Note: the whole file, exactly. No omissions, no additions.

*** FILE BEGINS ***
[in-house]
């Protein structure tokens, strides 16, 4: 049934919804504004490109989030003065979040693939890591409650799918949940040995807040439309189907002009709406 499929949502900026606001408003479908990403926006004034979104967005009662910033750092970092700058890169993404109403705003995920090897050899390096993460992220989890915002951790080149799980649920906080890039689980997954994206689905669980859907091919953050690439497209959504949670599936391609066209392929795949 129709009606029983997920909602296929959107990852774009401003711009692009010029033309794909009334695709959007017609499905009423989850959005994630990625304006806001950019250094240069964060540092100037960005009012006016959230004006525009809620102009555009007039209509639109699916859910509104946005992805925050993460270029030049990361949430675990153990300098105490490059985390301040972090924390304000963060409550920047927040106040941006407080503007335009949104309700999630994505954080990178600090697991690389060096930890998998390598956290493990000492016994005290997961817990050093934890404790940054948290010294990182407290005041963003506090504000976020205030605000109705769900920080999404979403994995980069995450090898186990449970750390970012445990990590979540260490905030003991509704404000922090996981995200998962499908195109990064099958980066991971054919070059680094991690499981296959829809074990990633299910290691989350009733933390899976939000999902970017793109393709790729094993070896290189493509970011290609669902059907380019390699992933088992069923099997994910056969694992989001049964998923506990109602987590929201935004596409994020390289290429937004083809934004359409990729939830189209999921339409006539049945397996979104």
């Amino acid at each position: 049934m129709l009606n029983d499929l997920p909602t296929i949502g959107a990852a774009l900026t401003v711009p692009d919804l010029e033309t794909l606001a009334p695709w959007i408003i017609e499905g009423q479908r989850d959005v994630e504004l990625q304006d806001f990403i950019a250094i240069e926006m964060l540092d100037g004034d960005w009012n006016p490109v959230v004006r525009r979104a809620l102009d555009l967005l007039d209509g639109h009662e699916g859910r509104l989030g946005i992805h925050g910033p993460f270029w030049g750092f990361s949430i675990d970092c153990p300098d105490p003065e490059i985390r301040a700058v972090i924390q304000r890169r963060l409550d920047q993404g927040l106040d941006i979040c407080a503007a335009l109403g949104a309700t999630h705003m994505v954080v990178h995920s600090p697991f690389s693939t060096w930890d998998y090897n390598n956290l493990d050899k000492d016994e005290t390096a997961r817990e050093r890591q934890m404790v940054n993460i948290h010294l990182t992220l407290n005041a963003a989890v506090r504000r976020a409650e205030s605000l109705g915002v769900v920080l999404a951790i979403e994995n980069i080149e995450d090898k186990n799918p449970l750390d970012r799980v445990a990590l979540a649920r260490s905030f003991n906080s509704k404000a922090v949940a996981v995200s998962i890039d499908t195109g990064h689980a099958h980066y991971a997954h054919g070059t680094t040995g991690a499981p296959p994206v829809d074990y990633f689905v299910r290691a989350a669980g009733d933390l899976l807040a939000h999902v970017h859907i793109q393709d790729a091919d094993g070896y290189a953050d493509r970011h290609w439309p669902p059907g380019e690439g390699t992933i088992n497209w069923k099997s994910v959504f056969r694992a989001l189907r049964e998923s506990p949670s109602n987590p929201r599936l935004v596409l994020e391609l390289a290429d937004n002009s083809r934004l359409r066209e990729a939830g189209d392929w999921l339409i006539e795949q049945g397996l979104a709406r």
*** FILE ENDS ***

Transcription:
[in-house]
């Protein structure tokens, strides 16, 4: 049934919804504004490109989030003065979040693939890591409650799918949940040995807040439309189907002009709406 499929949502900026606001408003479908990403926006004034979104967005009662910033750092970092700058890169993404109403705003995920090897050899390096993460992220989890915002951790080149799980649920906080890039689980997954994206689905669980859907091919953050690439497209959504949670599936391609066209392929795949 129709009606029983997920909602296929959107990852774009401003711009692009010029033309794909009334695709959007017609499905009423989850959005994630990625304006806001950019250094240069964060540092100037960005009012006016959230004006525009809620102009555009007039209509639109699916859910509104946005992805925050993460270029030049990361949430675990153990300098105490490059985390301040972090924390304000963060409550920047927040106040941006407080503007335009949104309700999630994505954080990178600090697991690389060096930890998998390598956290493990000492016994005290997961817990050093934890404790940054948290010294990182407290005041963003506090504000976020205030605000109705769900920080999404979403994995980069995450090898186990449970750390970012445990990590979540260490905030003991509704404000922090996981995200998962499908195109990064099958980066991971054919070059680094991690499981296959829809074990990633299910290691989350009733933390899976939000999902970017793109393709790729094993070896290189493509970011290609669902059907380019390699992933088992069923099997994910056969694992989001049964998923506990109602987590929201935004596409994020390289290429937004083809934004359409990729939830189209999921339409006539049945397996979104």
């Amino acid at each position: 049934m129709l009606n029983d499929l997920p909602t296929i949502g959107a990852a774009l900026t401003v711009p692009d919804l010029e033309t794909l606001a009334p695709w959007i408003i017609e499905g009423q479908r989850d959005v994630e504004l990625q304006d806001f990403i950019a250094i240069e926006m964060l540092d100037g004034d960005w009012n006016p490109v959230v004006r525009r979104a809620l102009d555009l967005l007039d209509g639109h009662e699916g859910r509104l989030g946005i992805h925050g910033p993460f270029w030049g750092f990361s949430i675990d970092c153990p300098d105490p003065e490059i985390r301040a700058v972090i924390q304000r890169r963060l409550d920047q993404g927040l106040d941006i979040c407080a503007a335009l109403g949104a309700t999630h705003m994505v954080v990178h995920s600090p697991f690389s693939t060096w930890d998998y090897n390598n956290l493990d050899k000492d016994e005290t390096a997961r817990e050093r890591q934890m404790v940054n993460i948290h010294l990182t992220l407290n005041a963003a989890v506090r504000r976020a409650e205030s605000l109705g915002v769900v920080l999404a951790i979403e994995n980069i080149e995450d090898k186990n799918p449970l750390d970012r799980v445990a990590l979540a649920r260490s905030f003991n906080s509704k404000a922090v949940a996981v995200s998962i890039d499908t195109g990064h689980a099958h980066y991971a997954h054919g070059t680094t040995g991690a499981p296959p994206v829809d074990y990633f689905v299910r290691a989350a669980g009733d933390l899976l807040a939000h999902v970017h859907i793109q393709d790729a091919d094993g070896y290189a953050d493509r970011h290609w439309p669902p059907g380019e690439g390699t992933i088992n497209w069923k099997s994910v959504f056969r694992a989001l189907r049964e998923s506990p949670s109602n987590p929201r599936l935004v596409l994020e391609l390289a290429d937004n002009s083809r934004l359409r066209e990729a939830g189209d392929w999921l339409i006539e795949q049945g397996l979104a709406r």